The reason I’m really anal about this, which I think everybody should be but even more so me, if I get this virus, I’m done. I don’t even have to think about whether I’ll survive or not. My chances of survival are real slim. I have two whammies: I have lupus and I’m over 60.

I’m seeing a lot of young people at the beach and partying like nothing is going to happen to them, and all of a sudden the young people are starting to get sick now. So it’s not just for people with autoimmune diseases and older people. There’s babies and young people getting it.

I think it’s kind of a wake-up call, but that particular generation, I feel, is whatever goes, goes. They don’t really care. And the fact that there could be a friend of theirs dying, it’s not a big deal to them. I don’t know. It just seems like they don’t value life as much as the older people.

It’s really upsetting to me. I just can’t understand why people don’t understand. We have a quarantine, there’s a reason why we’re doing this. This is not just something somebody made up and decided, “Okay, let’s everybody have a free-for-all and do whatever they want to do.” This is not a vacation, and a lot of people are treating it as a vacation and going about their daily routine. The thing is, maybe they don’t care about themselves, but they could be transmitting that to someone else.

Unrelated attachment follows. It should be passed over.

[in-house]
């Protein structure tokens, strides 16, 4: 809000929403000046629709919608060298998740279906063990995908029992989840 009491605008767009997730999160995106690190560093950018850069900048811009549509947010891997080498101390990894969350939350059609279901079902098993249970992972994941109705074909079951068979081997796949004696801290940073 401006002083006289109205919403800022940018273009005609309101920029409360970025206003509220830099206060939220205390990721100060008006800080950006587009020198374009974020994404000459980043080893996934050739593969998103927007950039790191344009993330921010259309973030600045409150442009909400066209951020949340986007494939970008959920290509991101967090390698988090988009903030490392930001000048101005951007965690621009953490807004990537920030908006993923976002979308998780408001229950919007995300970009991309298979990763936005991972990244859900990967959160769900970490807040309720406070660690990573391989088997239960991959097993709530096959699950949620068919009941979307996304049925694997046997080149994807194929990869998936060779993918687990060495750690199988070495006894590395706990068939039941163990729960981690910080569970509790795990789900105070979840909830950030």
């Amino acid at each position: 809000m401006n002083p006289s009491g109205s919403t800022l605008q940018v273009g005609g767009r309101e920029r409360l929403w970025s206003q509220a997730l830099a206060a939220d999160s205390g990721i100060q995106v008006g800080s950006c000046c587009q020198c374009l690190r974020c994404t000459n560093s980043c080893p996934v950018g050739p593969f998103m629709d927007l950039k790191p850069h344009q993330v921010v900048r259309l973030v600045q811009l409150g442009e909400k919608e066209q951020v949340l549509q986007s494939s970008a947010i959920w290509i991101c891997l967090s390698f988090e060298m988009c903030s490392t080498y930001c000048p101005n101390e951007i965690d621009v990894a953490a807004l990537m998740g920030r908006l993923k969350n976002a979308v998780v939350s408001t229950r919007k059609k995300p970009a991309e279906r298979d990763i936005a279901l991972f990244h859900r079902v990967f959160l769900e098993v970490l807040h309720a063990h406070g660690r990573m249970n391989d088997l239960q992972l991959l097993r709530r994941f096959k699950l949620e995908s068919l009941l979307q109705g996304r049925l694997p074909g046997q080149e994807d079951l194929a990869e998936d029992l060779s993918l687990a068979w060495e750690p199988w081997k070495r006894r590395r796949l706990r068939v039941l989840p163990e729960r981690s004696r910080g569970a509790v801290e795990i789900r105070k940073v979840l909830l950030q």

No one wants to die. Do your best to conform with all the rules and stipulations. It’s not a permanent situation—it’s going to get better. And it’s not like you’ll have to stay in your house for a full year, so just follow the rules.

You seem like you are adapting really well and staying positive. How are you keeping a good attitude?

I try to adapt. Every once in a while, you get in your head, I know I do with certain things. And I go, “Snap out of it.” Everyone’s in the same situation. There should not be a poor-me thing because everybody’s doing it. I don’t really get down on anything, but I can’t wait to go back to the gym, let me tell ya.